However, when these are planned for, spent and monitored in vertical silos with little convergence, the results are usually sub-optimal. For instance considerable funds are available under the National Rural Employment Guarantee Scheme, the National Rural Health Mission, ICDS, Sarva Shiksha Abhiyan, Mid Day Meal Programme, Drinking Water Supply and Sanitation Programme, Pradhan Mantri Grameen Sadak Yojana, Irrigation Development and the Rashtriya Krishi Vikas Yojana. The BRGF intends to review all this with a view to ensure that all such resources are utilized most efficiently.

As the BRGF funds are to be used for supplementing and converging existing developmental inflows into identified districts, it breaks out of the mould of programme-wise planning. For its implementation, BRGF does not mandate the preparation of a BRGF plan, but of a district plan which takes into account all flows of funds. Once such a plan is prepared, the gaps that are not met through other sector specific programmes are identified and met through the application of BRGF funds.

Creation of capacity for effective planning at district and lower level is a key-pre-requisite to participative planning. Hence the BRGF contains a specific component for the capacity building of Panchayati Raj Institutions of Rs. 250 crore per year. A framework that looks upon capacity building in a very 2 comprehensive fashion, encompassing training, handholding and providing ongoing support to Panchayat elected representatives has been developed for States to follow, while undertaking capacity building. .

The planning process under BRGF is based on the guidelines for district planning issued by the Planning Commission in August 2006 and January, 2009. The process of integrated development will commence with each district undertaking a diagnostic study of its backwardness and a baseline survey by enlisting professional planning support, to be followed by a well-conceived participatory district development perspective plan to address this backwardness during the period of the Eleventh Five Year Plan.

Such plans will integrate multiple programmes that are in operation in the district concerned and therefore address backwardness through a combination of resources that flow to the district. This will be done without giving any schematic overlay to BRGF that would be subversive of the principle of local prioritization in planning. Programmes identified for implementation under the Fund will be selected through people’s participation, particularly through Gram and Ward Sabhas in the rural areas and Area Sabhas and Ward Committees in the urban areas.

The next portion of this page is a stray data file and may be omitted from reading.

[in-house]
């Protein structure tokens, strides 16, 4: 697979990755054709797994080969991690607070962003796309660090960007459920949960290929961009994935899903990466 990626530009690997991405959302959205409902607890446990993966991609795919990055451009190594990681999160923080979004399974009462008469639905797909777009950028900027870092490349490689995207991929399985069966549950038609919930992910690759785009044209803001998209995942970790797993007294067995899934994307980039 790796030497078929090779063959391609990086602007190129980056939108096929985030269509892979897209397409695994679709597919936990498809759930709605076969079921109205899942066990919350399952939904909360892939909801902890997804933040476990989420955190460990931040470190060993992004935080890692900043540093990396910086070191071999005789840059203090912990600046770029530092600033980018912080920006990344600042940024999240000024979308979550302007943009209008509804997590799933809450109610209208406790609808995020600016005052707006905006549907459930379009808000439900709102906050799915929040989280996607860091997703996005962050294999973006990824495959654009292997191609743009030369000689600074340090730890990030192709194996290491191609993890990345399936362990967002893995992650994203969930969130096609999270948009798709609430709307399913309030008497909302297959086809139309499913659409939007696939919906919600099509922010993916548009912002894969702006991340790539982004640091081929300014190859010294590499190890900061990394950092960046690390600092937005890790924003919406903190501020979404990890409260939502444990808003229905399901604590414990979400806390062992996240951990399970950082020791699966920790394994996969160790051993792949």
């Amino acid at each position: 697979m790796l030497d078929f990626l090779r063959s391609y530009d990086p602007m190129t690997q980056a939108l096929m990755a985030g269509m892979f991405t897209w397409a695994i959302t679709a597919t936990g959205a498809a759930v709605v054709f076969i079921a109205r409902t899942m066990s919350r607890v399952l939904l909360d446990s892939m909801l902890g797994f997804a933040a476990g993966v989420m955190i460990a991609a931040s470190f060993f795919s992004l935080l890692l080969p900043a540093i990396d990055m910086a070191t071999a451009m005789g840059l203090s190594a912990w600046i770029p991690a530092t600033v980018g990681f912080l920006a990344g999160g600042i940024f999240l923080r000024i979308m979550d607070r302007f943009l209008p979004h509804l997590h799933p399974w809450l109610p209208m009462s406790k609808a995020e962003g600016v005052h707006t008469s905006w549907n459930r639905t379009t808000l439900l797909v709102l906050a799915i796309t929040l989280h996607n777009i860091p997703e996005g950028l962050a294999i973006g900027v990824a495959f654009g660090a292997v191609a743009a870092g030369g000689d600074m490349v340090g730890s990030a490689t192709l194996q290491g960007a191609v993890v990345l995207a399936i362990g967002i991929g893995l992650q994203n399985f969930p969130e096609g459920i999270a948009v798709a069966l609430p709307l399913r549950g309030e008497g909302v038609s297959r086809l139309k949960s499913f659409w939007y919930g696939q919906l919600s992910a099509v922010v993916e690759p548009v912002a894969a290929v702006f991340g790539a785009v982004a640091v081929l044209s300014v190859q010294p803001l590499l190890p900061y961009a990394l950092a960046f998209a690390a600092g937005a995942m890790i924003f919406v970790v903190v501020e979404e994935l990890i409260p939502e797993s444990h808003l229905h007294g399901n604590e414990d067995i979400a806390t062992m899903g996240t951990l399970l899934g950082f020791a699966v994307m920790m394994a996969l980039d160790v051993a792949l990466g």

Participatory plans will be prepared in each Panchayat and Municipality, which would take into account all resources being spent in the area of the Panchayat, covering sectoral and district segments of the State Plan, Centrally Sponsored Schemes (particularly the Flagship programmes), fund inflows on account of the National Employment Guarantee programmes, tied and untied grants from Central and State Finance Commissions, and fund inflows on account of the Bharat Nirman Programme. 9. Formula for inter-se allocation of BRGF Fund to Panchayats/ Urban Local Bodies (ULBs) within the Districts: 9. A key design feature under BRGF is that in the interests of certainity and consistency, each State is to indicate the normative formula that will be used for the allocation of BRGF funds to each Panchayat and ULBs. This formula would consider the share of each local self-government institution category (Panchayats or Municipalities) within the district as also within the overall allocation made for each category, the norms governing the inter-se share of each Panchayat or Municipality concerned.